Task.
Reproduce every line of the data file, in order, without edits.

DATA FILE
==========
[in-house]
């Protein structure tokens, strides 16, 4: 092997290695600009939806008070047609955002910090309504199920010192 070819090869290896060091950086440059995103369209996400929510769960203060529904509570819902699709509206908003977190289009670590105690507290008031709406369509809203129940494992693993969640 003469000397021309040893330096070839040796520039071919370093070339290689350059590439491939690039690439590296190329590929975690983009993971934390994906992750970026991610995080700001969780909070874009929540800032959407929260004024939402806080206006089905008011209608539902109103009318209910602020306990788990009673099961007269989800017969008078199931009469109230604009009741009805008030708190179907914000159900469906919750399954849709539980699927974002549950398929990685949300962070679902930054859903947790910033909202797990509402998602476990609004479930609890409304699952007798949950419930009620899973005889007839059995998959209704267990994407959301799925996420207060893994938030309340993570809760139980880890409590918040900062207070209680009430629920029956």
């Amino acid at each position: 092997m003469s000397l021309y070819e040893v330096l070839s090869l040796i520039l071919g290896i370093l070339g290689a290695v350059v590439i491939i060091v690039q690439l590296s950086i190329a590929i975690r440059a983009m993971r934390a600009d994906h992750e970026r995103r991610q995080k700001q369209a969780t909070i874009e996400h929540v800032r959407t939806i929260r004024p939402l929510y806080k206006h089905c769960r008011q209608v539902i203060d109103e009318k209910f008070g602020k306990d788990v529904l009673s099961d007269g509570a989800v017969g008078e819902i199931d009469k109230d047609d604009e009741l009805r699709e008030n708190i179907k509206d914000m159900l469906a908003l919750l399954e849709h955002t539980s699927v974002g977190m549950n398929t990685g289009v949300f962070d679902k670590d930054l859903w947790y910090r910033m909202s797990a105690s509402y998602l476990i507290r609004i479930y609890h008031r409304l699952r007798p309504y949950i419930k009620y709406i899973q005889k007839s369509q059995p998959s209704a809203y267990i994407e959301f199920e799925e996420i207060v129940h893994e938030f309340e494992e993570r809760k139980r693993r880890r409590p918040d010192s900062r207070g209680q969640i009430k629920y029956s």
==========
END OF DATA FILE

[in-house]
């Protein structure tokens, strides 16, 4: 092997290695600009939806008070047609955002910090309504199920010192 070819090869290896060091950086440059995103369209996400929510769960203060529904509570819902699709509206908003977190289009670590105690507290008031709406369509809203129940494992693993969640 003469000397021309040893330096070839040796520039071919370093070339290689350059590439491939690039690439590296190329590929975690983009993971934390994906992750970026991610995080700001969780909070874009929540800032959407929260004024939402806080206006089905008011209608539902109103009318209910602020306990788990009673099961007269989800017969008078199931009469109230604009009741009805008030708190179907914000159900469906919750399954849709539980699927974002549950398929990685949300962070679902930054859903947790910033909202797990509402998602476990609004479930609890409304699952007798949950419930009620899973005889007839059995998959209704267990994407959301799925996420207060893994938030309340993570809760139980880890409590918040900062207070209680009430629920029956």
């Amino acid at each position: 092997m003469s000397l021309y070819e040893v330096l070839s090869l040796i520039l071919g290896i370093l070339g290689a290695v350059v590439i491939i060091v690039q690439l590296s950086i190329a590929i975690r440059a983009m993971r934390a600009d994906h992750e970026r995103r991610q995080k700001q369209a969780t909070i874009e996400h929540v800032r959407t939806i929260r004024p939402l929510y806080k206006h089905c769960r008011q209608v539902i203060d109103e009318k209910f008070g602020k306990d788990v529904l009673s099961d007269g509570a989800v017969g008078e819902i199931d009469k109230d047609d604009e009741l009805r699709e008030n708190i179907k509206d914000m159900l469906a908003l919750l399954e849709h955002t539980s699927v974002g977190m549950n398929t990685g289009v949300f962070d679902k670590d930054l859903w947790y910090r910033m909202s797990a105690s509402y998602l476990i507290r609004i479930y609890h008031r409304l699952r007798p309504y949950i419930k009620y709406i899973q005889k007839s369509q059995p998959s209704a809203y267990i994407e959301f199920e799925e996420i207060v129940h893994e938030f309340e494992e993570r809760k139980r693993r880890r409590p918040d010192s900062r207070g209680q969640i009430k629920y029956s």